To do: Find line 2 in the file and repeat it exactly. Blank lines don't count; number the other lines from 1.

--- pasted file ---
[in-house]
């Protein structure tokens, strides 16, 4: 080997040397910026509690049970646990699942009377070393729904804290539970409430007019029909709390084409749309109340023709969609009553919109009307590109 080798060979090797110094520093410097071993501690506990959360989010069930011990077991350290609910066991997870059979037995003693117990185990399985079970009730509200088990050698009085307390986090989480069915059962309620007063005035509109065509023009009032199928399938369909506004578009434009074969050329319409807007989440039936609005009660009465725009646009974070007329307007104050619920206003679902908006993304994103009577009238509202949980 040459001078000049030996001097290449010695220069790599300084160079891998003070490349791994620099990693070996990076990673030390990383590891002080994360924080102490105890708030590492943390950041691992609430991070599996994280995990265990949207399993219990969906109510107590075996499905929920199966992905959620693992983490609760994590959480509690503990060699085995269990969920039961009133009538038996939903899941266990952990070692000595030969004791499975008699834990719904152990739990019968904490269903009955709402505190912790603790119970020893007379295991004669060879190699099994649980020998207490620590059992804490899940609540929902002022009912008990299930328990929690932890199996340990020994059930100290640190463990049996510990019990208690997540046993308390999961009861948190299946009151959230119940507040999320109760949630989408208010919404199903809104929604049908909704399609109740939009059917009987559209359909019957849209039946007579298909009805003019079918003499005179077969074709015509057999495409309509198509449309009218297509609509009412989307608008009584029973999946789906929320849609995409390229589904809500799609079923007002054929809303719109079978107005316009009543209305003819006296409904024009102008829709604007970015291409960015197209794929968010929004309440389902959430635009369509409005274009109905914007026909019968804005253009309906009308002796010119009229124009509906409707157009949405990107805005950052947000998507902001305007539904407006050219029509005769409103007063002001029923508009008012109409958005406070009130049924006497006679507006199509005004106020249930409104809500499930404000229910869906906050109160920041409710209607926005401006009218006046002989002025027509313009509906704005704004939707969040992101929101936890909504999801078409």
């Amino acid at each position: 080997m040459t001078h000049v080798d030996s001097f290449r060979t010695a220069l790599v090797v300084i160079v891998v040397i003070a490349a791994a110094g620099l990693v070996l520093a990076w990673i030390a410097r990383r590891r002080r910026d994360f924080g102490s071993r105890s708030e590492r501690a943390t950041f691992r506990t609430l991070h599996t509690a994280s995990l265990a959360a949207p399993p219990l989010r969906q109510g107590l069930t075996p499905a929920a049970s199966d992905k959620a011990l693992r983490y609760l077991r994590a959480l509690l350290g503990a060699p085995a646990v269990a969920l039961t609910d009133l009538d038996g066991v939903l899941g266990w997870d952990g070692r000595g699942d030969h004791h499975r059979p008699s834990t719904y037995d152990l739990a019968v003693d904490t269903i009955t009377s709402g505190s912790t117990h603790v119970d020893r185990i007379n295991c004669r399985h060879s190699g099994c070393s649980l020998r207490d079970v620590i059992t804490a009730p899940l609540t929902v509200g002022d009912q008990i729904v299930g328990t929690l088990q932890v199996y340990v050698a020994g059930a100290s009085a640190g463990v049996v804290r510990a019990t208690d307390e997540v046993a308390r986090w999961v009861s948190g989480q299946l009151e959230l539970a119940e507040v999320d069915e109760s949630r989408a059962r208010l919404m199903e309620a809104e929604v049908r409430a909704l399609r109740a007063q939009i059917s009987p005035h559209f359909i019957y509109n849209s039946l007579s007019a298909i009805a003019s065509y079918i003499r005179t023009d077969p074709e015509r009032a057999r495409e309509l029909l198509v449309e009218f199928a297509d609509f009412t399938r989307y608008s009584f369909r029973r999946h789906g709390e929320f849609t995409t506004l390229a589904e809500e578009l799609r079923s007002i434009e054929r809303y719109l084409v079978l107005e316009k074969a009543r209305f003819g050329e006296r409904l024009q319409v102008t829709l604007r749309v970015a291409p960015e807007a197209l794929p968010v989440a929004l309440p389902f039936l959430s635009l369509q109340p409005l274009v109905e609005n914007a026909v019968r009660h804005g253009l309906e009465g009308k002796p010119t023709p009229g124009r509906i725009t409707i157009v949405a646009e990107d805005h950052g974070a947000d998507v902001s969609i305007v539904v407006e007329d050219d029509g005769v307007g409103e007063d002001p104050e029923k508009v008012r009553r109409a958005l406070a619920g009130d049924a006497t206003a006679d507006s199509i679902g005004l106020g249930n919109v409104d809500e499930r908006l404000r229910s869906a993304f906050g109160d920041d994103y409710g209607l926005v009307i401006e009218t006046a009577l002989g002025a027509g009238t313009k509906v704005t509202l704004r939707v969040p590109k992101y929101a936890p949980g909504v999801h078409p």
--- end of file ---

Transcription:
């Protein structure tokens, strides 16, 4: 080997040397910026509690049970646990699942009377070393729904804290539970409430007019029909709390084409749309109340023709969609009553919109009307590109 080798060979090797110094520093410097071993501690506990959360989010069930011990077991350290609910066991997870059979037995003693117990185990399985079970009730509200088990050698009085307390986090989480069915059962309620007063005035509109065509023009009032199928399938369909506004578009434009074969050329319409807007989440039936609005009660009465725009646009974070007329307007104050619920206003679902908006993304994103009577009238509202949980 040459001078000049030996001097290449010695220069790599300084160079891998003070490349791994620099990693070996990076990673030390990383590891002080994360924080102490105890708030590492943390950041691992609430991070599996994280995990265990949207399993219990969906109510107590075996499905929920199966992905959620693992983490609760994590959480509690503990060699085995269990969920039961009133009538038996939903899941266990952990070692000595030969004791499975008699834990719904152990739990019968904490269903009955709402505190912790603790119970020893007379295991004669060879190699099994649980020998207490620590059992804490899940609540929902002022009912008990299930328990929690932890199996340990020994059930100290640190463990049996510990019990208690997540046993308390999961009861948190299946009151959230119940507040999320109760949630989408208010919404199903809104929604049908909704399609109740939009059917009987559209359909019957849209039946007579298909009805003019079918003499005179077969074709015509057999495409309509198509449309009218297509609509009412989307608008009584029973999946789906929320849609995409390229589904809500799609079923007002054929809303719109079978107005316009009543209305003819006296409904024009102008829709604007970015291409960015197209794929968010929004309440389902959430635009369509409005274009109905914007026909019968804005253009309906009308002796010119009229124009509906409707157009949405990107805005950052947000998507902001305007539904407006050219029509005769409103007063002001029923508009008012109409958005406070009130049924006497006679507006199509005004106020249930409104809500499930404000229910869906906050109160920041409710209607926005401006009218006046002989002025027509313009509906704005704004939707969040992101929101936890909504999801078409």